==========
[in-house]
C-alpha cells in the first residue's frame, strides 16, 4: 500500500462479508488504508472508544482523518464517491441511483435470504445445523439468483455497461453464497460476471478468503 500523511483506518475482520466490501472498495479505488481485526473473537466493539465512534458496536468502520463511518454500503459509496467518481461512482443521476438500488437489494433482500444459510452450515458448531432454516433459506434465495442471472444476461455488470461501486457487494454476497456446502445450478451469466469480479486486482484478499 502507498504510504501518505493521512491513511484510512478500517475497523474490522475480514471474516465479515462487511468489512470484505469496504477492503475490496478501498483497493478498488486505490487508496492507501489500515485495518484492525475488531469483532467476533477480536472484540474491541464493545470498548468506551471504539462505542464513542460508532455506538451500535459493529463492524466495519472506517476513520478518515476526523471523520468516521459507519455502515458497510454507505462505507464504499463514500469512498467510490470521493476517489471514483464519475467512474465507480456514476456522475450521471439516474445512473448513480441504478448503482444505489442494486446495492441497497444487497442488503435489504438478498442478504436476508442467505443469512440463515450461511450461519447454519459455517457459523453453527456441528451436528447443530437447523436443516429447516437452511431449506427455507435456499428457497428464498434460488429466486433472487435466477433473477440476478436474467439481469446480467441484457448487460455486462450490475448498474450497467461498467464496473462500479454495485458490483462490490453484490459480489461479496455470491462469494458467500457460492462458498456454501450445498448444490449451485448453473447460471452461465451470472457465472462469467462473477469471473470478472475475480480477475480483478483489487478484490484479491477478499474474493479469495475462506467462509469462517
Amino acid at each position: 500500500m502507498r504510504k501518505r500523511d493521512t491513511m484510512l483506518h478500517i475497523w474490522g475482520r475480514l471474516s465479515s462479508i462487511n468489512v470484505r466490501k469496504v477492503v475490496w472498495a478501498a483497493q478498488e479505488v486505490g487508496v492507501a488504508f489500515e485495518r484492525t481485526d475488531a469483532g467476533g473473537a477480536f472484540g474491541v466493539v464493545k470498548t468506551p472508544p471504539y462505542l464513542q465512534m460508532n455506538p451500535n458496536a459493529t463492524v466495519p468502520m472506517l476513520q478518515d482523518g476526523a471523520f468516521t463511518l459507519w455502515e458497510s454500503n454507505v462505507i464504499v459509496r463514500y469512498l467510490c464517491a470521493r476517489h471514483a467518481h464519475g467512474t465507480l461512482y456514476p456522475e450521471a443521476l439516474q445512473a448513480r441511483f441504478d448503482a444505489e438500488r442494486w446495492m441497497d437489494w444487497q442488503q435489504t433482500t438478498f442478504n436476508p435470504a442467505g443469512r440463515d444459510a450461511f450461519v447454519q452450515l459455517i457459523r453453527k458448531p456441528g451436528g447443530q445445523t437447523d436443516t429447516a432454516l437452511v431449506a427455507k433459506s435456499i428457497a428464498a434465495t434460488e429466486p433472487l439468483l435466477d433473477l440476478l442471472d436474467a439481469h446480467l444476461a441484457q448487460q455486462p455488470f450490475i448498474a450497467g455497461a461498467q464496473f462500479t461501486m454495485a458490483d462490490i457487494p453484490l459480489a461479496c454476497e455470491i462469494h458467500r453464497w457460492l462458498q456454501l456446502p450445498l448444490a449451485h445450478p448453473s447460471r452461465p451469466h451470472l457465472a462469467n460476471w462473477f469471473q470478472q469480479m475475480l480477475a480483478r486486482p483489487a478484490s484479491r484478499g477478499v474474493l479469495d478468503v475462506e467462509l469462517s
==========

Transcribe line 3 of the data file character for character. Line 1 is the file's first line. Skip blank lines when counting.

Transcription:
Amino acid at each position: 500500500m502507498r504510504k501518505r500523511d493521512t491513511m484510512l483506518h478500517i475497523w474490522g475482520r475480514l471474516s465479515s462479508i462487511n468489512v470484505r466490501k469496504v477492503v475490496w472498495a478501498a483497493q478498488e479505488v486505490g487508496v492507501a488504508f489500515e485495518r484492525t481485526d475488531a469483532g467476533g473473537a477480536f472484540g474491541v466493539v464493545k470498548t468506551p472508544p471504539y462505542l464513542q465512534m460508532n455506538p451500535n458496536a459493529t463492524v466495519p468502520m472506517l476513520q478518515d482523518g476526523a471523520f468516521t463511518l459507519w455502515e458497510s454500503n454507505v462505507i464504499v459509496r463514500y469512498l467510490c464517491a470521493r476517489h471514483a467518481h464519475g467512474t465507480l461512482y456514476p456522475e450521471a443521476l439516474q445512473a448513480r441511483f441504478d448503482a444505489e438500488r442494486w446495492m441497497d437489494w444487497q442488503q435489504t433482500t438478498f442478504n436476508p435470504a442467505g443469512r440463515d444459510a450461511f450461519v447454519q452450515l459455517i457459523r453453527k458448531p456441528g451436528g447443530q445445523t437447523d436443516t429447516a432454516l437452511v431449506a427455507k433459506s435456499i428457497a428464498a434465495t434460488e429466486p433472487l439468483l435466477d433473477l440476478l442471472d436474467a439481469h446480467l444476461a441484457q448487460q455486462p455488470f450490475i448498474a450497467g455497461a461498467q464496473f462500479t461501486m454495485a458490483d462490490i457487494p453484490l459480489a461479496c454476497e455470491i462469494h458467500r453464497w457460492l462458498q456454501l456446502p450445498l448444490a449451485h445450478p448453473s447460471r452461465p451469466h451470472l457465472a462469467n460476471w462473477f469471473q470478472q469480479m475475480l480477475a480483478r486486482p483489487a478484490s484479491r484478499g477478499v474474493l479469495d478468503v475462506e467462509l469462517s